by Stewart Cheetham
Told Slant’s third album finds them at their most accomplished – setting their authentic brand of brutally honest songwriting to a more expansive sound to produce one of the records of the year
Point the Flashlight and Walk is the third record from Told Slant – the brainchild of Brooklyn’s Felix Walworth – and their first two records have earned them cult like status amongst fans thanks to their sparse, lo-fi blend of indie rock and devastatingly honest, often heart-wrenching, lyrics.
On opening track, Meet You in The City, Walworth’s distinctive voice is instantly recognisable, but is already enveloped in a fuller production than previous efforts. Walworth has always had a knack for creating singalong moments to even the most agonising of lyrics – highlighted here on Bullfrog Choirs as they sit and mediate on the thought, ‘For the rest of my life / Will I Gnaw at this bone? / That I am always alone.’
Point the Flashlight and Walk shows off the versatility of Walworth’s voice and how it can be manipulated to reinforce the lyrics. On Fog on the Glass, at times, it sounds like their voice could give way under the strain of emotion at any moment; while album standout, Flashlight On, gives us Walworth at their most assertive – hammering home their rallying cry for the helpless – ‘I’ve spent so much of my life with no passion at all / Just want to get lost, point the flashlight and walk.’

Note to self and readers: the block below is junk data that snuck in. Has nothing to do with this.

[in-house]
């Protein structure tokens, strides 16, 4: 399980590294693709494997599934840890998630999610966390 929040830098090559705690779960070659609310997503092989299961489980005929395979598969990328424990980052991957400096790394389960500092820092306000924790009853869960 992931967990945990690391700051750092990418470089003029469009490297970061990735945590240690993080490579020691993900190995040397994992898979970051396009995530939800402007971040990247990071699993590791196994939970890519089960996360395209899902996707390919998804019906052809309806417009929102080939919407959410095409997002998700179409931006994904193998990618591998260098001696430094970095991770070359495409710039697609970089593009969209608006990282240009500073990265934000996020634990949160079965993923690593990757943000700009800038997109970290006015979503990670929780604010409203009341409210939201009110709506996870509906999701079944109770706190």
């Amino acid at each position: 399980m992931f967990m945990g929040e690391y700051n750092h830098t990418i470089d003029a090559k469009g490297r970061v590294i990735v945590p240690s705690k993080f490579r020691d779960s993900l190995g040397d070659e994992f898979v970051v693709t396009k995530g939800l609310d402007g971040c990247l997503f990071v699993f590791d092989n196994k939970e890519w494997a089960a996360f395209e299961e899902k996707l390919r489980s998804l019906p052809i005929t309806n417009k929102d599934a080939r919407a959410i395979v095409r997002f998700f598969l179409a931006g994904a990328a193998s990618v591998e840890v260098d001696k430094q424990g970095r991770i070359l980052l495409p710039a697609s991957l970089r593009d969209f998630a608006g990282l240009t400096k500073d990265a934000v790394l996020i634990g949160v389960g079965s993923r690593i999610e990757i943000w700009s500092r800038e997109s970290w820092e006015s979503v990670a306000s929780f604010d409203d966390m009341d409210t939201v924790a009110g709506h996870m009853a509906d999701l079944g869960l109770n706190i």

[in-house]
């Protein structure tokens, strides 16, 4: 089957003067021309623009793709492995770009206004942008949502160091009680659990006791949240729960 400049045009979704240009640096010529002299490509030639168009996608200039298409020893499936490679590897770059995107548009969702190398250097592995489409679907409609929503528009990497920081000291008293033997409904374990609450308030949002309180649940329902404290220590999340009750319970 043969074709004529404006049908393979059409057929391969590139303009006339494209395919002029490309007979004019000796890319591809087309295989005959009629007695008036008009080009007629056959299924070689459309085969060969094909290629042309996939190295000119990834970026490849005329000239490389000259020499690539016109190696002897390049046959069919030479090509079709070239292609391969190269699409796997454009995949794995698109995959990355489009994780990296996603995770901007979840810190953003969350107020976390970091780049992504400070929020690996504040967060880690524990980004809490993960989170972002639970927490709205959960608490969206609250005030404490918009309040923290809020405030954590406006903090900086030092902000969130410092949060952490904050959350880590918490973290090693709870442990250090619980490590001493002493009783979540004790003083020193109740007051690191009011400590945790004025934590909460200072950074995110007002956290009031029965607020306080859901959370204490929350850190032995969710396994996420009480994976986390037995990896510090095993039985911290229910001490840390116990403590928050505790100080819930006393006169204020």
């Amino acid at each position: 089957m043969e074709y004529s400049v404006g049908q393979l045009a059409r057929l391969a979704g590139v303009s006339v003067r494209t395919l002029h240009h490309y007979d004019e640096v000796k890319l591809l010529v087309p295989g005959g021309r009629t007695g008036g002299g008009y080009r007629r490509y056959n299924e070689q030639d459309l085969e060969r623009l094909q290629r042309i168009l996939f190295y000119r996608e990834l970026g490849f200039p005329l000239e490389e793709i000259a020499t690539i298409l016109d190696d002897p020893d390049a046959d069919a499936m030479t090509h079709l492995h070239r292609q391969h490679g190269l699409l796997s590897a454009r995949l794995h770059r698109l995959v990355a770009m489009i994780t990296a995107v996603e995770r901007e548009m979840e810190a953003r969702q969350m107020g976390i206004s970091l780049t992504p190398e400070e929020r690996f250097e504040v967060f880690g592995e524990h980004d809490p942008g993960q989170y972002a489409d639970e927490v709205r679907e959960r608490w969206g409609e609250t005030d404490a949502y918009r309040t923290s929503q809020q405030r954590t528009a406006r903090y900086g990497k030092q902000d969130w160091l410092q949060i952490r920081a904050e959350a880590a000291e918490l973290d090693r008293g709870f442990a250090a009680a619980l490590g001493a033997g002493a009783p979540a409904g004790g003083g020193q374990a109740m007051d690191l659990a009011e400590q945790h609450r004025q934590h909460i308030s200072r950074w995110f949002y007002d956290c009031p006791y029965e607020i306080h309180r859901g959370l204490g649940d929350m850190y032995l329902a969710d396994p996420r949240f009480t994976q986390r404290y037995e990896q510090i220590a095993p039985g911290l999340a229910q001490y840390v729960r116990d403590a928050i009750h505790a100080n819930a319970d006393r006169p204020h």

None of the intimacy or emotion is lost in the more coloured and spacious atmosphere of Point the Flashlight and Walk. The album was written and recorded by Walworth – alone in their bedroom – and, at times, it feels like we’re sat right there with them. Family Still, which explores themes of devotion and separation – ‘You’re my family still / Even though we don’t talk now’ – seamlessly flows into the stunning No Backpack, which builds into a heavier atmosphere, perhaps matching Walworth at their most venerable – ‘When there’s someone you’re devoted to / you’re always living with a trap door under you.’
Point the Flashlight and Walk is not a radical change in sound for Told Slant, but it does feel like a natural progression, and the album’s luscious production is a fitting home for Walworth’s captivating song writing. A truly stunning album and their most accomplished to date.
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